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Matt K

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Re: The least expensive meat comes from beans.
« Reply #4 on: March 01, 2012, 12:14:30 PM »
As far as I'm concerned, it definitely does not replace meat in any way, which is where a lot of people get hung up. They try tofurkey, or tofu bacon, or some other tofu approximation of another food, and it tastes nothing like the real thing, so they decide they don't like tofu. I imagine if rice had been marketed as a way to taste meat without killing animals, we'd probably think that was disgusting, too.

You got it. The idea of Tofu was always sold to me as a meat replacement. "Here try this, it's like meat, but no baby koalas had to die for it."

Tofu is not a pork chop, it is not a steak, it is not bacon (damn!). But neither is chicken, and trying to use chicken in place of those things never really works out either. But there are plenty of awesome chicken dishes, and there are plenty of ways to adapt a steak based dish taste good when using chicken. Same with tofu, accept that it isn't like any other meat, and enjoy it for what it is. And save a cute baby koala at the same time*.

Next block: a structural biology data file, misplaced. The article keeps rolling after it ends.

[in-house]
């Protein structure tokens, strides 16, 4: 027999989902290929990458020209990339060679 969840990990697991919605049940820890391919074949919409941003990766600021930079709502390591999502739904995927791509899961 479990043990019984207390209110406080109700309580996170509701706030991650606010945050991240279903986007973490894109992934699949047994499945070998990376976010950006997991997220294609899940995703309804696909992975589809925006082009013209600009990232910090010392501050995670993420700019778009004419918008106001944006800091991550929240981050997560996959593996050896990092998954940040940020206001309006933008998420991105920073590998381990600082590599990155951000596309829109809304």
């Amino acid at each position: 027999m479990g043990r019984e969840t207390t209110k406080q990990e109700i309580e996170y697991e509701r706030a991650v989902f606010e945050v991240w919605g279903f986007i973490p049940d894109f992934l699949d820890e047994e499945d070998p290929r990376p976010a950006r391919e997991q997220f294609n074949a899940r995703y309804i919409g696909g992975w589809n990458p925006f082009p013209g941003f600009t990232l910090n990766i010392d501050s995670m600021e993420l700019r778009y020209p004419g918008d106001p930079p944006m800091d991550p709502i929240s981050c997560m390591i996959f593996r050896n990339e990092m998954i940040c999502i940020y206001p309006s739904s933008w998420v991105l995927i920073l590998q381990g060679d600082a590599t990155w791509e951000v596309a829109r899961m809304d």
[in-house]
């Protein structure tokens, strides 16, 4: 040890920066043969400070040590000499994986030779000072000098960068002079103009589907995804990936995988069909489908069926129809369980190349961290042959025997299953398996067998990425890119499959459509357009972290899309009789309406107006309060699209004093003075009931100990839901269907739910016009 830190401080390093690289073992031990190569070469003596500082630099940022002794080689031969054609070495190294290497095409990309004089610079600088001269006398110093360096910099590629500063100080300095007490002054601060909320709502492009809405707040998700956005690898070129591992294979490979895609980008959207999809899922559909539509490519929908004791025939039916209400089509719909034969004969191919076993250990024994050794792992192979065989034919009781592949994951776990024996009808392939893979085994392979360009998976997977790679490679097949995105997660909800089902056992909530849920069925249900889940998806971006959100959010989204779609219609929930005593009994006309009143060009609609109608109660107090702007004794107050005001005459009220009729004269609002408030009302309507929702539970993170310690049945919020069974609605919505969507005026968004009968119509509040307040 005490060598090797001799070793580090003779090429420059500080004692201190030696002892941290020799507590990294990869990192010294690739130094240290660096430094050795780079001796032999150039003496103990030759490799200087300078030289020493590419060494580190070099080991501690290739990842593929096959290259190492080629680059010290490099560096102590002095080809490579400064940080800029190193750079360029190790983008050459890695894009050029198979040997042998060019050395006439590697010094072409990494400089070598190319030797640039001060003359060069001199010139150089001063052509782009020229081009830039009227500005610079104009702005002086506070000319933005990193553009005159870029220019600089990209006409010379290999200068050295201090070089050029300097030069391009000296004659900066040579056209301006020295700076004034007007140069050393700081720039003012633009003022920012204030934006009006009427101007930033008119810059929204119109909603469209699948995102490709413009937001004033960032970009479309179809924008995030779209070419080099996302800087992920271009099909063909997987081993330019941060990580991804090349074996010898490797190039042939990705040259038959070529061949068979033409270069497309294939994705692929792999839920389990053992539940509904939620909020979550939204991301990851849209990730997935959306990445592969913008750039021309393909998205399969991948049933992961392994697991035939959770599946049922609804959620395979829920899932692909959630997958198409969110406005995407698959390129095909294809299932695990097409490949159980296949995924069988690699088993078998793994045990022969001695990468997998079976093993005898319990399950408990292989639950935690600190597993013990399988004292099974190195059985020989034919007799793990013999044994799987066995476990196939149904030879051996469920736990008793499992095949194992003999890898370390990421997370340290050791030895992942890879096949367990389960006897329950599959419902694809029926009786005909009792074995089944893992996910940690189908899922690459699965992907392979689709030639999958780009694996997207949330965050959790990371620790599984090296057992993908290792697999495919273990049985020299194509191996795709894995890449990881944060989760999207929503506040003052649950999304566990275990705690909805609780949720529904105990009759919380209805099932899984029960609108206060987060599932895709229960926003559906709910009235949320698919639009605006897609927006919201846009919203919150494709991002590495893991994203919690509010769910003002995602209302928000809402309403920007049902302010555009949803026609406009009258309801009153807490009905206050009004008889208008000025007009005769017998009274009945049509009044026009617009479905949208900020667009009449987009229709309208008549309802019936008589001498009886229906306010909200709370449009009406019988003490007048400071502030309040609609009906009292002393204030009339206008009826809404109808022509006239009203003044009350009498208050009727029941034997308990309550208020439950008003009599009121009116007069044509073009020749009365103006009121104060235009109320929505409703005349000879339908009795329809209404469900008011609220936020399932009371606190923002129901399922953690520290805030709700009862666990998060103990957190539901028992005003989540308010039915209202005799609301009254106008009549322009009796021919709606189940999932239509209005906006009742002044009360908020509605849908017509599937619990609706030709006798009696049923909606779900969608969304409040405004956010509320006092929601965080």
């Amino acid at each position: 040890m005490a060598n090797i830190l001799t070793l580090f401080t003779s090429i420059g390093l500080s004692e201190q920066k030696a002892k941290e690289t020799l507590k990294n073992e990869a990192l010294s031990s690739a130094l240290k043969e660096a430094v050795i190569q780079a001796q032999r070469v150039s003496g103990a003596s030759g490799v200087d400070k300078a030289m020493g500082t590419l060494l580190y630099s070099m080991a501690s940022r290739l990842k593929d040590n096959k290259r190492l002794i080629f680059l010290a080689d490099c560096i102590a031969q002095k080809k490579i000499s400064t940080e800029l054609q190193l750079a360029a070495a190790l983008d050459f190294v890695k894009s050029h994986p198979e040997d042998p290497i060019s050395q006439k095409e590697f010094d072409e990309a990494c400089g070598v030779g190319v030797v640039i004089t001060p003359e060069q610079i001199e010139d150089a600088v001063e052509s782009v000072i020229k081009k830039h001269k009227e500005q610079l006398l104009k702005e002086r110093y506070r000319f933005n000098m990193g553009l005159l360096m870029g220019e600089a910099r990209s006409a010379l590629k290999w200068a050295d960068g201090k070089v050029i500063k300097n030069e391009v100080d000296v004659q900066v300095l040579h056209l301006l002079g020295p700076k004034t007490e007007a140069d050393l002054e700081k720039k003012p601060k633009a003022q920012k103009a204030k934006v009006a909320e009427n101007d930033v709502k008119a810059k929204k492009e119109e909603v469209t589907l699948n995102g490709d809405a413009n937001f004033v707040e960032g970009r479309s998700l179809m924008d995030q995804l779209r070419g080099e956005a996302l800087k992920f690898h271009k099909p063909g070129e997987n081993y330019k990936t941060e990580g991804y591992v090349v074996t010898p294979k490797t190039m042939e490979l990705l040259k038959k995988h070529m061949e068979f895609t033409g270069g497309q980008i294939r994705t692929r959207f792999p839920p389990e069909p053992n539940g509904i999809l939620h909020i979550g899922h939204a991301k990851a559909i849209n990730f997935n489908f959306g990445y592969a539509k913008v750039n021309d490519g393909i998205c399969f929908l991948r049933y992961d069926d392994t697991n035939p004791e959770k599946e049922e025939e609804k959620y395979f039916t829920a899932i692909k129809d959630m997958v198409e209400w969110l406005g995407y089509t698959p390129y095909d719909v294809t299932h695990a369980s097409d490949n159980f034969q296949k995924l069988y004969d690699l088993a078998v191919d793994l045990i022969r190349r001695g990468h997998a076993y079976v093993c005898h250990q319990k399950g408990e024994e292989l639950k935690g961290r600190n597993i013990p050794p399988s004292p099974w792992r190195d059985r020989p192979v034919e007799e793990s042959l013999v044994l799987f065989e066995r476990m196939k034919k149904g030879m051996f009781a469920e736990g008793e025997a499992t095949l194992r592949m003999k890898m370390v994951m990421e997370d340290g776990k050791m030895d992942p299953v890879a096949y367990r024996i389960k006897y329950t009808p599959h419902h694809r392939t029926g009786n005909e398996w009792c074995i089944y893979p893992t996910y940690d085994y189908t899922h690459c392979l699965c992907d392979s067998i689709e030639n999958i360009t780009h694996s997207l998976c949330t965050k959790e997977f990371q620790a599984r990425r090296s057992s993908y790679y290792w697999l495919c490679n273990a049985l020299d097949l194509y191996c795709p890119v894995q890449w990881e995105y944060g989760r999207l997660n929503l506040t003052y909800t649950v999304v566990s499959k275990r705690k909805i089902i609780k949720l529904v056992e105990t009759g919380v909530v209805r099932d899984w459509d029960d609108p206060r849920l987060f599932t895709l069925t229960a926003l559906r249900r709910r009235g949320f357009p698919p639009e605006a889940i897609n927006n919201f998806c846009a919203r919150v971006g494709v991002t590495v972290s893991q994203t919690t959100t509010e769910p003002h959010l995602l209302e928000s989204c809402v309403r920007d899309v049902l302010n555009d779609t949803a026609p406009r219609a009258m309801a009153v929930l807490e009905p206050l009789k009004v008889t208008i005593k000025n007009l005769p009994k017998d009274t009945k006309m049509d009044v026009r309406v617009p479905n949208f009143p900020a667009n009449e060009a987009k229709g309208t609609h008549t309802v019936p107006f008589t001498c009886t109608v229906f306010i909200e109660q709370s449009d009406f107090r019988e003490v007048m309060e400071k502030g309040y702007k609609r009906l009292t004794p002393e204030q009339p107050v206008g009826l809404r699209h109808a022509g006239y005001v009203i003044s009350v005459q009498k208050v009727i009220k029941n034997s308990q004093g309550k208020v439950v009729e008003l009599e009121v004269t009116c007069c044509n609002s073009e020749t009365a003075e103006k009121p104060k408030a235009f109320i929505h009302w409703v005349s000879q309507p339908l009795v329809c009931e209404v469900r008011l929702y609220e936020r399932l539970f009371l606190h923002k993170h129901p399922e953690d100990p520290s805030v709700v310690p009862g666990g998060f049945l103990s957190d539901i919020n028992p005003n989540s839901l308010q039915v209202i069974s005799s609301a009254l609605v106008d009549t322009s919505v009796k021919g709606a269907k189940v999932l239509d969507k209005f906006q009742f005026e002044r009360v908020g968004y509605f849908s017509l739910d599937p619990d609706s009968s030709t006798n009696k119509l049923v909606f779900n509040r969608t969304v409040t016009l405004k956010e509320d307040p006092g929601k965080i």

I'm going to need to look for Tempeh at the local chinese market, it sounds pretty good.

*I have never cooked with cute baby koala, but I assume it would be tasty.

Debbie M

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Re: The least expensive meat comes from beans.
« Reply #5 on: March 01, 2012, 12:46:14 PM »
Oh, this challenge sounds educational.  I want to try it!

So I googled how to "dry fry" tofu, which I'd never heard of before.  And yea, I have all the equipment and know-how for that.

But I'm still unclear on how to dry fry it with spices.  Do I sprinkle them in the pan first?  And maybe sprinkle some on top of the tofu so that when I flip it, there are spices on that side, too?

Matt K

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Re: The least expensive meat comes from beans.
« Reply #6 on: March 01, 2012, 01:03:02 PM »
Oh, this challenge sounds educational.  I want to try it!

So I googled how to "dry fry" tofu, which I'd never heard of before.  And yea, I have all the equipment and know-how for that.

But I'm still unclear on how to dry fry it with spices.  Do I sprinkle them in the pan first?  And maybe sprinkle some on top of the tofu so that when I flip it, there are spices on that side, too?